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Thread: If the Moon was the size of Mercury and much closer (ex:half the distance away) ?

  1. #1 If the Moon was the size of Mercury and much closer (ex:half the distance away) ? 
    Forum Cosmic Wizard icewendigo's Avatar
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    Hi there, I have a question for the physics and astronomy enthusiasts:

    IF the Moon had been both more massive (lets say the size of Mercury) and closer to the earth (lets say half the distance)

    1- What effect could this have had on space exploration of the moon? (how easier if at all would it have been to launch stuff in low earth orbit when a launch site and time was aligned with the closer massive mercury moon, and how much easier would it have been to send probes and astronauts to the moon?)


    2- What potential effects could that have had on Earth's environment? (More amplitude with Tides? More eclipses? etc)




    And if that doesn't make much of a difference, then lets raise the ante to: What if Mars was orbiting Earth at half the distance of the Moon?
    Could a cannon ball fired from a pirate ship on earth reach mars when Mars would be right above or reached the Earth if it were fired from Mars?




    thanks


    Last edited by icewendigo; December 1st, 2017 at 10:26 AM.
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    Forum Radioactive Isotope Paleoichneum's Avatar
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    Im pretty sure that the two (or three) would have been pulled together into either an asteroid belt, or a conglomeration planet formed from the collision of the three...


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  4. #3  
    Forum Cosmic Wizard icewendigo's Avatar
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    (For the sake of discussion, pretend the planets managed to orbit each other without breaking etc and that you had a mercury or mars sized planet in close proximity to the earth.)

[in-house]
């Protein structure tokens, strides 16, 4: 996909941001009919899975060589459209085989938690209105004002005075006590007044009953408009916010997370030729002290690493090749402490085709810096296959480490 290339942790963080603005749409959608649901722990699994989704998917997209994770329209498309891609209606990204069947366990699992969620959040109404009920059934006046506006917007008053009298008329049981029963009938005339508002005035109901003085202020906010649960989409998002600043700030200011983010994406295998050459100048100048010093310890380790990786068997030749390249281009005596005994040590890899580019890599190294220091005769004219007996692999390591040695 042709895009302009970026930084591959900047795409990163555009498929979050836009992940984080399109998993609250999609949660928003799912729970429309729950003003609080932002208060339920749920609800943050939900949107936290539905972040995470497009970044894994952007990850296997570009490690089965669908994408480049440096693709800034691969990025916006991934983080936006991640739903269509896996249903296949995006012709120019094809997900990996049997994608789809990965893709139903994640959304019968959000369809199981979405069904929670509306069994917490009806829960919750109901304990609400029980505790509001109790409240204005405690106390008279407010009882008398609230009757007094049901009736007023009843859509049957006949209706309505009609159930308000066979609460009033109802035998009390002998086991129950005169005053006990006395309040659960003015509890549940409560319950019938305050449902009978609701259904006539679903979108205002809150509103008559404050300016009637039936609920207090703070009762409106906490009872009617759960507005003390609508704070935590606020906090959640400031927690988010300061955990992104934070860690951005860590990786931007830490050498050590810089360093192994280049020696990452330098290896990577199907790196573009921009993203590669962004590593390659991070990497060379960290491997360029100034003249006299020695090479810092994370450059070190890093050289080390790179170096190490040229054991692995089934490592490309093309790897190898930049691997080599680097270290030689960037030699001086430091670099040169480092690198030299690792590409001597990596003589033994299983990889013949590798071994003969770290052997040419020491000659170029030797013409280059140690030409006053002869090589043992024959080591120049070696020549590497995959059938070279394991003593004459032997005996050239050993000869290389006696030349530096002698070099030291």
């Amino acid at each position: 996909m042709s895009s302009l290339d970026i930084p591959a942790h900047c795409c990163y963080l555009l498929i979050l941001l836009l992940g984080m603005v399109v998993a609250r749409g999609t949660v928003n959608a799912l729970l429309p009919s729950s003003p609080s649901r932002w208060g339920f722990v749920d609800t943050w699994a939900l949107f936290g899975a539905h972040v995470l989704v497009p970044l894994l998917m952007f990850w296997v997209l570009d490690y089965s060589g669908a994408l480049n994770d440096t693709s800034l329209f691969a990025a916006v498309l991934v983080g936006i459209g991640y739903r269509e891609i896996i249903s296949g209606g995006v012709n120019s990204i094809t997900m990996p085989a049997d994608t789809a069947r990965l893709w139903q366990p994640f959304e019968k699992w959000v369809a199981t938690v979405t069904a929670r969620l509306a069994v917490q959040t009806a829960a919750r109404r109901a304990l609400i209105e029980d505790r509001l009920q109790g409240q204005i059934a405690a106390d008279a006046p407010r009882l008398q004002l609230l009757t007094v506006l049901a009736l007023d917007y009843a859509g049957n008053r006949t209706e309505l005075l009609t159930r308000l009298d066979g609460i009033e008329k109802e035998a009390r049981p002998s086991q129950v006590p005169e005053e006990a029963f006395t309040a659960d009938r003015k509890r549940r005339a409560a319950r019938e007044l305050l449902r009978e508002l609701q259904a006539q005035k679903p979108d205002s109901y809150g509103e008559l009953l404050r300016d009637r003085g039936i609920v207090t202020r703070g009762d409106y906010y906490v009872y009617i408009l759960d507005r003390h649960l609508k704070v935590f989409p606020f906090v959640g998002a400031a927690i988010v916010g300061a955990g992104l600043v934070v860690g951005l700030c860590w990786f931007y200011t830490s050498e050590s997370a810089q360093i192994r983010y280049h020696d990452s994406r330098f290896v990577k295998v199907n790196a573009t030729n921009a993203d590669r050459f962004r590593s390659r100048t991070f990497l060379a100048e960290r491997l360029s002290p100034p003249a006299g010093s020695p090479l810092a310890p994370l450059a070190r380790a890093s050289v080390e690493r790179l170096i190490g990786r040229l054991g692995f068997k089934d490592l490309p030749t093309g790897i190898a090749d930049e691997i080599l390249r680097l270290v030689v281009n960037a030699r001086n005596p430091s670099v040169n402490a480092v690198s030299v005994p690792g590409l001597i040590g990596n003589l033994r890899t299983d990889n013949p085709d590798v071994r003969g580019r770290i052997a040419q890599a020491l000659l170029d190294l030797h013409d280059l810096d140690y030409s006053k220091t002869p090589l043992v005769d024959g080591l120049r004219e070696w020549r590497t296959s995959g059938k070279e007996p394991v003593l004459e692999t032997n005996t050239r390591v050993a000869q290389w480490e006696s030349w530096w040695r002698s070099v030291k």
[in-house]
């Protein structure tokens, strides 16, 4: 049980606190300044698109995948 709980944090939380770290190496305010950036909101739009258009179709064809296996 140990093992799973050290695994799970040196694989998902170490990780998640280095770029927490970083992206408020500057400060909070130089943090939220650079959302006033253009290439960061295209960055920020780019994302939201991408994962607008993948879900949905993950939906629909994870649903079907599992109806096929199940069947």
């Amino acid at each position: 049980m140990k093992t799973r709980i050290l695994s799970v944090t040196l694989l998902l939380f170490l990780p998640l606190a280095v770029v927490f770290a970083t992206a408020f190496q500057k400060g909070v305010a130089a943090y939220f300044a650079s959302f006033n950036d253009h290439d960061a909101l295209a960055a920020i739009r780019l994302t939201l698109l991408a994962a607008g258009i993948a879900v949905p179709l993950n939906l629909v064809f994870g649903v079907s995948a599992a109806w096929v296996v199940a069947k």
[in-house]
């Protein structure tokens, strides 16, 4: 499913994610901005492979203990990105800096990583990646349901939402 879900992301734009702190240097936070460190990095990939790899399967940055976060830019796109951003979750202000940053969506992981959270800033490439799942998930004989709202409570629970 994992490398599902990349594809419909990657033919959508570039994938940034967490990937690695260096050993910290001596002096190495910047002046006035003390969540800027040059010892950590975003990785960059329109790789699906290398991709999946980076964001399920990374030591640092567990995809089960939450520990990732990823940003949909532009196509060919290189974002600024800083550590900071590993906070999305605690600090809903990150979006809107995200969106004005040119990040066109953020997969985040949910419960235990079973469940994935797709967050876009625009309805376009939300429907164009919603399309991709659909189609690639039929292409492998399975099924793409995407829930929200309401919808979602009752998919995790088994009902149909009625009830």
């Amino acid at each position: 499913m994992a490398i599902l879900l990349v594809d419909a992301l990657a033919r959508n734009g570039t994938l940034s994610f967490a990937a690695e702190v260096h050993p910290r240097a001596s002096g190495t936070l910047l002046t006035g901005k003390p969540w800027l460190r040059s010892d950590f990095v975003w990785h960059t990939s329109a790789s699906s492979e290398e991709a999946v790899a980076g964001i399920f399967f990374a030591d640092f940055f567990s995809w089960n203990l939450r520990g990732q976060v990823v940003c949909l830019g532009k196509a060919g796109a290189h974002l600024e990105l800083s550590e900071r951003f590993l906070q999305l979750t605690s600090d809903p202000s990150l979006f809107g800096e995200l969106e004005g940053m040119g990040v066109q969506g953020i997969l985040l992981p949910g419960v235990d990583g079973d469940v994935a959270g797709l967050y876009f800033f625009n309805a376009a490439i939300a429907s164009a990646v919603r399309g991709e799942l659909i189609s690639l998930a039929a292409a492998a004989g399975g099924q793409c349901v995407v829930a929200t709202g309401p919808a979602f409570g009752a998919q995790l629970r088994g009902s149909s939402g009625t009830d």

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    If the Moon got _much_ closer to Earth tides would pull it apart. If it got a little closer, or more massive, then tides would increase. It would not be significantly easier to get to, since escape velocity would not change by much. You could never fire a cannonball and reach anything in orbit in the cases you describe.

    For a fictional treatment of the above questions, read Forward's "Rocheworld" (two planets very close to their Roche limit, the limit at which the tides destroy the planets.)
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    Forum Cosmic Wizard icewendigo's Avatar
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    thanks now i get it.

    So the type of planet that could have a somewhat earth like biosphere and on which space exploration would be easier would be a planet somewhere between the size of Earth and Mars?

    If our moon orbited mars how much closer could it be, and would the lower gravity of the mars like planet and closer proximity of a moon-like moon make it much easier to get people on the moon or not much different?
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  7. #6  
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    Quote Originally Posted by icewendigo View Post
    So the type of planet that could have a somewhat earth like biosphere and on which space exploration would be easier would be a planet somewhere between the size of Earth and Mars?
    Earthlike in what respect? In terms of atmosphere, temperature and hydrosphere? In that case, you'd hit a lower limit where gravity is insufficient to retain the air against thermal motion. To be technical, the escape velocity must be well above the RMS average speed of molecules in the atmosphere. (Which means that colder planets can be smaller and still retain an atmosphere.)

    More in a minute.
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